Evidence-based practice is widely accepted as the empirically-sufficient standard of practice that is reasonable and as a means for improving certainty (Christiansen & Lou, 2001). The main goals of evidence-based practice include the integration of expert opinion or clinical expertise; caregiver/patient/client perspectives and external scientific evidence in providing high quality clinical services that reflect the choices, needs, values and interests of the patients being served. Physicians should be very much aware of the necessity for knowing the research. Majority of the existing ethical codes demand informed consent. According to Christiansen & Lou (2001), ethical issues are always at the heart of all healthcare encounters. Telling the truth, fairness, avoiding harm, respecting autonomy and doing the right thing are part of these ethical concerns. For example, it is ethical for mental healthcare professionals to provide information to patients about the efficacy, effectiveness and other available and equivalent treatment options. This provides the patient with the power to make decisions regarding their health. These ethical factors are part of the goals of ethically based practice of integrating patient/ client perspectives and incorporating the choices, needs, values and interests of the patients being served.
According to Parker (2007), the knowledge and skills of a nurse are very important forces because they contribute to the power to impact patient care ethically. This shows the relationship between ethics and evidence-based practice. Using ethics to reach a solution should be done openly and with honesty. This involves an ethical decision-making model, which can only be arrived at by using the guidelines effective evidence-based practice. Communication skills are important in the establishment of effective working relationships which are critical in evidence-based practice. Communication is also important in ethical practice because it involves liaising between patients and healthcare providers.
Scientific dishonesty includes the actions or omissions connected to research, whereby distorted or false scientific results or misleading information on an individual’s role in research is given. It may also be explained as the falsification, plagiarism or fabrication in proposing, performing or analyzing research as well as in reporting research results. According to Michalek, Hutson, Wicher & Trump (2010), indicate that there are numerous consequences of misconduct and the costs involved with the investigation of these cases are substantial. First, Patients, funding agencies, and the direction of a particular research project of area may be affected adversely by scientific misconduct. Locally, colleagues, trainees, members of the laboratory shared with the perpetrator and the reputation of an institution may be placed in disrepute.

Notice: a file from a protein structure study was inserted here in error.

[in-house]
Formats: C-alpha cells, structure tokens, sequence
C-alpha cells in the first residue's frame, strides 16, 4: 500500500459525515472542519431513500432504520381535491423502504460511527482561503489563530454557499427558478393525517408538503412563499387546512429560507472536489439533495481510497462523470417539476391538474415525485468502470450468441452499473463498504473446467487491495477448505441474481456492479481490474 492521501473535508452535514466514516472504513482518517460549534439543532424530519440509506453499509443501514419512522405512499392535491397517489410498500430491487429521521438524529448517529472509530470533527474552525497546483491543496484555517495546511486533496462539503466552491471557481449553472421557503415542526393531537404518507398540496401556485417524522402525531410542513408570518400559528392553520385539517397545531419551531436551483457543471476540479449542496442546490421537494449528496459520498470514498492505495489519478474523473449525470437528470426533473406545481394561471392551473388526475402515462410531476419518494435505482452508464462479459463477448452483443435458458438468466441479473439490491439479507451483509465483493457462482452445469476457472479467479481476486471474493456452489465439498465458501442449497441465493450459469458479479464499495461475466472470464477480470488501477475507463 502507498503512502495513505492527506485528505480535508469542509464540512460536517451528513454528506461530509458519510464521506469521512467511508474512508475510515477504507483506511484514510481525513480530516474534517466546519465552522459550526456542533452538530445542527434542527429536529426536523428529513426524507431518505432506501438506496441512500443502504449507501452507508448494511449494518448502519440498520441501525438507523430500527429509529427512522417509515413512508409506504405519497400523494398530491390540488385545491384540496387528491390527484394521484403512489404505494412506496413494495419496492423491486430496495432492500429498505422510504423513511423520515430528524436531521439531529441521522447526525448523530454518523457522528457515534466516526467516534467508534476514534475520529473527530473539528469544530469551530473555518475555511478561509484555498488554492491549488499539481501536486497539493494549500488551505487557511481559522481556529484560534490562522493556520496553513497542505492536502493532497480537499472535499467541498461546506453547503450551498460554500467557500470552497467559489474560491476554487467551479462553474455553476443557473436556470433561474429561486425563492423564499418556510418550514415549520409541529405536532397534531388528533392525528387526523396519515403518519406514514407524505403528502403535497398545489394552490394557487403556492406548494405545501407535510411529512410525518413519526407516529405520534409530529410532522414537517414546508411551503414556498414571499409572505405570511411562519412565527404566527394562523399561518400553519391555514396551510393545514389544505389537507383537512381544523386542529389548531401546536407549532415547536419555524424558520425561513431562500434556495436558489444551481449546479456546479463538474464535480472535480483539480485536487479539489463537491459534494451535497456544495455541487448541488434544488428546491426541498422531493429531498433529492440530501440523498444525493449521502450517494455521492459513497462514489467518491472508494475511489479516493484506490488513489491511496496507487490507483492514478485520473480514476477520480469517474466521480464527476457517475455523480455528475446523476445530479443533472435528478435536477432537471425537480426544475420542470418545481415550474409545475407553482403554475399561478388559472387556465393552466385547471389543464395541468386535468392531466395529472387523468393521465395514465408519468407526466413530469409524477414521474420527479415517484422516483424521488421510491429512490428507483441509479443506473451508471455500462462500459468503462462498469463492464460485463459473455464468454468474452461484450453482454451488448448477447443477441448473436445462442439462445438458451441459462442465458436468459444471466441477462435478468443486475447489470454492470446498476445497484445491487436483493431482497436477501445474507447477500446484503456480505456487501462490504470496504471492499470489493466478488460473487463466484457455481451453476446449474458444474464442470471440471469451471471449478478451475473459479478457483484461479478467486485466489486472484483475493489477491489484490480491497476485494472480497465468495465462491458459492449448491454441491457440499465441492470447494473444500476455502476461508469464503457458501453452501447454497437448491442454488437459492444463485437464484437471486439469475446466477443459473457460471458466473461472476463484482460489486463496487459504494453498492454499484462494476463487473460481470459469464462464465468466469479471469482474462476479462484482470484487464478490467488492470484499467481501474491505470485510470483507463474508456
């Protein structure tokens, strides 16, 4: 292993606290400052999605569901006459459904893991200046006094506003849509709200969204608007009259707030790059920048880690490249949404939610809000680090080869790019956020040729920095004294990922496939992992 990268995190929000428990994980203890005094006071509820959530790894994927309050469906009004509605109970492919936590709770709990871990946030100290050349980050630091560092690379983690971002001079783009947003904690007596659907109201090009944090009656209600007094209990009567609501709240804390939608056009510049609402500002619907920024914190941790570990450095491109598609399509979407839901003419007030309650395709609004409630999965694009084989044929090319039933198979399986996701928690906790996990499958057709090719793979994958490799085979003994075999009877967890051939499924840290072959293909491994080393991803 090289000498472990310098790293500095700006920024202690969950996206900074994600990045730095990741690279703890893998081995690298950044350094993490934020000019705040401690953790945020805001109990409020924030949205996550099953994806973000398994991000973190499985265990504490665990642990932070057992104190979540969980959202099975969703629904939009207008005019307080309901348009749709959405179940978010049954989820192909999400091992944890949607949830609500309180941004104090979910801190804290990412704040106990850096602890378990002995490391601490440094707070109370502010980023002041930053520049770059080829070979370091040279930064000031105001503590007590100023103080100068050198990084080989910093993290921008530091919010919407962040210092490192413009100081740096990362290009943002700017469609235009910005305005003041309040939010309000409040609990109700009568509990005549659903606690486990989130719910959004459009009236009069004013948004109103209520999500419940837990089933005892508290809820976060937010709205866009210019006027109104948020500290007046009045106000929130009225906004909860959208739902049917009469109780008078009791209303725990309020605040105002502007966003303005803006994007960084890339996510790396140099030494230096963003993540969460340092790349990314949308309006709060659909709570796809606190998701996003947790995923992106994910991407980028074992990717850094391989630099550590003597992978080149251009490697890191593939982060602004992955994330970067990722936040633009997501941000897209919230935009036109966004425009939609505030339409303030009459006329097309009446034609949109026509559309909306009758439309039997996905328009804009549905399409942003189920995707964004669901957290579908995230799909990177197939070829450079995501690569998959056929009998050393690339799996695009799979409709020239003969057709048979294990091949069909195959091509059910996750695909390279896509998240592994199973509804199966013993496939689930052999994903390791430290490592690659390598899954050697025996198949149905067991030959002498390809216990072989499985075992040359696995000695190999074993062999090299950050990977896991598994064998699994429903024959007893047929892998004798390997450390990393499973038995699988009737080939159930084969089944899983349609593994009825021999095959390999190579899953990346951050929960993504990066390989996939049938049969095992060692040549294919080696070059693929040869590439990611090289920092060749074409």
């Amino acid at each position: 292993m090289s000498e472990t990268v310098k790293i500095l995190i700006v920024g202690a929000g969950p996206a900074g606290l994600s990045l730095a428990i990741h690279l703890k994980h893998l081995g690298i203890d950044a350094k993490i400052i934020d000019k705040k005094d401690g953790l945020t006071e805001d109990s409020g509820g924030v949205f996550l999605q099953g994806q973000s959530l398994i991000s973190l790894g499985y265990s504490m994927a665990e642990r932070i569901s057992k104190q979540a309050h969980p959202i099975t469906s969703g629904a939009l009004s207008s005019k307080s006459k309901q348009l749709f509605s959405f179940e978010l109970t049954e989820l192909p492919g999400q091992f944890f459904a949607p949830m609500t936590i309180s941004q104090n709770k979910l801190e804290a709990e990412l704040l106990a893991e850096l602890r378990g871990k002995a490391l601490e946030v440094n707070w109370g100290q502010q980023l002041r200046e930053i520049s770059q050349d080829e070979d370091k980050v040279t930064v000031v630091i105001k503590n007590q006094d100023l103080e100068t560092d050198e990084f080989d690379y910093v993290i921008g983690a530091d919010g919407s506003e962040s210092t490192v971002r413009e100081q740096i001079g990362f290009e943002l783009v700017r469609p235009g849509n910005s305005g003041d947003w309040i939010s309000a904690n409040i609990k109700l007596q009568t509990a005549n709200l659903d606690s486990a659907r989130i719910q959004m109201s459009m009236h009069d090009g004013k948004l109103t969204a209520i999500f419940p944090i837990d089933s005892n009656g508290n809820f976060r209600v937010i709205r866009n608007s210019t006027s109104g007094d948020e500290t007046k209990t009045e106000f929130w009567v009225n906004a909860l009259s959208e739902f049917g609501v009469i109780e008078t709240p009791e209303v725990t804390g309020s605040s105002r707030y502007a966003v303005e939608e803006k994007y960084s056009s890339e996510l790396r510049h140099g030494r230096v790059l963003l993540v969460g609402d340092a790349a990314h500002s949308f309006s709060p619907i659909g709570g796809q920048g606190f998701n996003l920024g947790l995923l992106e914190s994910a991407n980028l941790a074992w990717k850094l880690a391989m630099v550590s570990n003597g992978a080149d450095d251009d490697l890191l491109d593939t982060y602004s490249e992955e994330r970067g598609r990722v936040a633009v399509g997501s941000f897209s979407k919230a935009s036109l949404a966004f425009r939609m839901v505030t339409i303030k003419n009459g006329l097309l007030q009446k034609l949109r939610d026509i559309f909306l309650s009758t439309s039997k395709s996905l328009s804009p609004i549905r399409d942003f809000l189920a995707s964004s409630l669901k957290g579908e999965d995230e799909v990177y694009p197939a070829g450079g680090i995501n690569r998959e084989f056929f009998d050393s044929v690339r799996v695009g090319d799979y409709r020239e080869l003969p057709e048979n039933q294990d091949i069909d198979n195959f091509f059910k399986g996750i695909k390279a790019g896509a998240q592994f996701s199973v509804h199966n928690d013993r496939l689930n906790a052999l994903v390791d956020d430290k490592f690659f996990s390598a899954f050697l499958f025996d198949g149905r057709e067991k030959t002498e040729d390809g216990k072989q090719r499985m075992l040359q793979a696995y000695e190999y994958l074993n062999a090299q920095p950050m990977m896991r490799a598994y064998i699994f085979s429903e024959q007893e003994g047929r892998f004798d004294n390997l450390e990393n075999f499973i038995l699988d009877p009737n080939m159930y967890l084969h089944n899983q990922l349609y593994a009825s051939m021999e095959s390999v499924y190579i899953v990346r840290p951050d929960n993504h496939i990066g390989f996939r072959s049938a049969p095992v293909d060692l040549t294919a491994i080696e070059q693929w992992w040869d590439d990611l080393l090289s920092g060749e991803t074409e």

Secondly, there are extensive costs associated with scientific misconduct. These costs may be partitioned into three categories: investigation; conduct of the misconduct and remediation (Michalek, Hutson, Wicher & Trump, 2010). Investigative costs constitute a considerable part of the total costs associated with scientific misconduct. Investigative costs vary with the degree and nature of misconduct and its complexity as well as the time required to investigate comprehensively. The costs linked with the conduct of the research include the capital costs, grant funding, loss of productivity, personnel demoralization, occasionally, the institution conducting the fraudulent research may be required to refund costs or pay penalties. In addition, ongoing studies may have to be suspended to enable investigations to go on. Remediation costs may also be incurred. These are the costs associated with program closure. Pending grant applications and funding may be lost (Lee, 2011).
Christiansen, C., & Lou, J. Q. (2001). Ethical Considerations Related to Evidence-Based Practice. American Journal of Occupational Therapy, 55(3), 345-349.
Lee, J. (2011). The Past, Present, and Future of Scientific Misconduct Research: What Has Been Done? What needs to be done? The Journal of the Professoriate, 5(3), 67-83.
Michalek AM, Hutson AD, Wicher CP, Trump DL (2010) the Costs and Underappreciated Consequences of Research Misconduct: A Case Study. PLoS Med 7(8): e1000318. doi:10.1371/journal.pmed.1000318
Parker, F., (2007) Ethics Column: "The Power of One" OJIN: Online Journal of Issues in Nursing. (13)1.